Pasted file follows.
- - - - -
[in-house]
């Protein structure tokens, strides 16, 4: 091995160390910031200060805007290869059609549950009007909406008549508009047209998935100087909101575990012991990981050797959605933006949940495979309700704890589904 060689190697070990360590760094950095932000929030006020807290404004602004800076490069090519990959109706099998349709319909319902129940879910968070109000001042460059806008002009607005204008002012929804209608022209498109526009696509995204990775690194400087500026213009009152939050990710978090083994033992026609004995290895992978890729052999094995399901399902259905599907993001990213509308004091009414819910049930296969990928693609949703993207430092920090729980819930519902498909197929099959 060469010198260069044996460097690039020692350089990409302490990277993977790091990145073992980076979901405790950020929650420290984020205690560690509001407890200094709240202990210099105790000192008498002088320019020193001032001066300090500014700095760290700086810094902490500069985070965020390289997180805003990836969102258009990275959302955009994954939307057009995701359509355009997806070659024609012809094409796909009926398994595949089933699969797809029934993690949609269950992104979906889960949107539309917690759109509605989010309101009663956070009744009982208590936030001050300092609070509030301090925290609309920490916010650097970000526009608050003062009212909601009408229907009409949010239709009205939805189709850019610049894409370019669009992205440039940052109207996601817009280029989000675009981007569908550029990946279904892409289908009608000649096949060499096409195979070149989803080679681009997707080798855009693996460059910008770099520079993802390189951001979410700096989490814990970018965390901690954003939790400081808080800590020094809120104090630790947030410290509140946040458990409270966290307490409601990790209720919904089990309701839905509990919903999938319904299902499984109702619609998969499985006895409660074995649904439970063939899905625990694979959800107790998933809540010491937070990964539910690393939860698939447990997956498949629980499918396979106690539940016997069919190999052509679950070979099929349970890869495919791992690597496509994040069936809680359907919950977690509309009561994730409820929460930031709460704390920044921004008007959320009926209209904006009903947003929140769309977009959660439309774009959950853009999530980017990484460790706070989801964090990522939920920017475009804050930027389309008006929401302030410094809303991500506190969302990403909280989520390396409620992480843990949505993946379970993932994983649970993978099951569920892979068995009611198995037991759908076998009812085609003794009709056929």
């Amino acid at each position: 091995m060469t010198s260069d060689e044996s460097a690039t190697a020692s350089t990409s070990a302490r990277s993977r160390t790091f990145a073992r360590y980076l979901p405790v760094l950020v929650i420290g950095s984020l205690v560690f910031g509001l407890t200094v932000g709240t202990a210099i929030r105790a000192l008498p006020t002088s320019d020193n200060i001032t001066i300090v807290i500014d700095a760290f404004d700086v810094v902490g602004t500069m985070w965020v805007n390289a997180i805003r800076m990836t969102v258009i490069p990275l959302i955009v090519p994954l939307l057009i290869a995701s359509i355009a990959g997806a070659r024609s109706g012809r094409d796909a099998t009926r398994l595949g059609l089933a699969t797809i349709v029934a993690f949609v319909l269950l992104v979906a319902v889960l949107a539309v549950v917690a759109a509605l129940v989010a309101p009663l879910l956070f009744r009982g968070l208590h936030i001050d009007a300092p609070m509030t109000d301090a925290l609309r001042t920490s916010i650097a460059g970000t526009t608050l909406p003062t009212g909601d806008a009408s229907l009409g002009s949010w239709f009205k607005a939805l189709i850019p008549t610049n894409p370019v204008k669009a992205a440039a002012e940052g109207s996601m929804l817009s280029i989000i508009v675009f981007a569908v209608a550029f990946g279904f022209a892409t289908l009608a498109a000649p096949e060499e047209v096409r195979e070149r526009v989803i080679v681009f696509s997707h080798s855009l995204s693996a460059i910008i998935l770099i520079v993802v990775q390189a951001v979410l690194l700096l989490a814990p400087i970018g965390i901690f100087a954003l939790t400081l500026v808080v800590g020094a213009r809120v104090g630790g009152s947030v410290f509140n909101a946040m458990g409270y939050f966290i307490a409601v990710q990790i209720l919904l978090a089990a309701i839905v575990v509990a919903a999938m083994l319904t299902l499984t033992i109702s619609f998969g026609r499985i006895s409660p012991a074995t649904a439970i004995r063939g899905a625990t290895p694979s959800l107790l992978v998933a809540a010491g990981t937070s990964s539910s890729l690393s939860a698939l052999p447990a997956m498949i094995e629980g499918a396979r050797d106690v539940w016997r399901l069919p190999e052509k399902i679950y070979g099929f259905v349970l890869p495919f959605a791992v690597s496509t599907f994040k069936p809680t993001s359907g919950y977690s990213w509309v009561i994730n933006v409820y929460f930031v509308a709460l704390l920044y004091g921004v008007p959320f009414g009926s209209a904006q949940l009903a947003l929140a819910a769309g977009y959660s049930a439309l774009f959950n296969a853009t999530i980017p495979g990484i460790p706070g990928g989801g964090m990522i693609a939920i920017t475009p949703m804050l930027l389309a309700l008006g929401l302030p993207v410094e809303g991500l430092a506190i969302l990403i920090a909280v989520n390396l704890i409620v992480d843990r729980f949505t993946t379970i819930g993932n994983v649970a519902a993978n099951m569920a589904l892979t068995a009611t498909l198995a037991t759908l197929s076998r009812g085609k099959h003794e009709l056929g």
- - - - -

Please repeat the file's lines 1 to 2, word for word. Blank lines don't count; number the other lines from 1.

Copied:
[in-house]
């Protein structure tokens, strides 16, 4: 091995160390910031200060805007290869059609549950009007909406008549508009047209998935100087909101575990012991990981050797959605933006949940495979309700704890589904 060689190697070990360590760094950095932000929030006020807290404004602004800076490069090519990959109706099998349709319909319902129940879910968070109000001042460059806008002009607005204008002012929804209608022209498109526009696509995204990775690194400087500026213009009152939050990710978090083994033992026609004995290895992978890729052999094995399901399902259905599907993001990213509308004091009414819910049930296969990928693609949703993207430092920090729980819930519902498909197929099959 060469010198260069044996460097690039020692350089990409302490990277993977790091990145073992980076979901405790950020929650420290984020205690560690509001407890200094709240202990210099105790000192008498002088320019020193001032001066300090500014700095760290700086810094902490500069985070965020390289997180805003990836969102258009990275959302955009994954939307057009995701359509355009997806070659024609012809094409796909009926398994595949089933699969797809029934993690949609269950992104979906889960949107539309917690759109509605989010309101009663956070009744009982208590936030001050300092609070509030301090925290609309920490916010650097970000526009608050003062009212909601009408229907009409949010239709009205939805189709850019610049894409370019669009992205440039940052109207996601817009280029989000675009981007569908550029990946279904892409289908009608000649096949060499096409195979070149989803080679681009997707080798855009693996460059910008770099520079993802390189951001979410700096989490814990970018965390901690954003939790400081808080800590020094809120104090630790947030410290509140946040458990409270966290307490409601990790209720919904089990309701839905509990919903999938319904299902499984109702619609998969499985006895409660074995649904439970063939899905625990694979959800107790998933809540010491937070990964539910690393939860698939447990997956498949629980499918396979106690539940016997069919190999052509679950070979099929349970890869495919791992690597496509994040069936809680359907919950977690509309009561994730409820929460930031709460704390920044921004008007959320009926209209904006009903947003929140769309977009959660439309774009959950853009999530980017990484460790706070989801964090990522939920920017475009804050930027389309008006929401302030410094809303991500506190969302990403909280989520390396409620992480843990949505993946379970993932994983649970993978099951569920892979068995009611198995037991759908076998009812085609003794009709056929």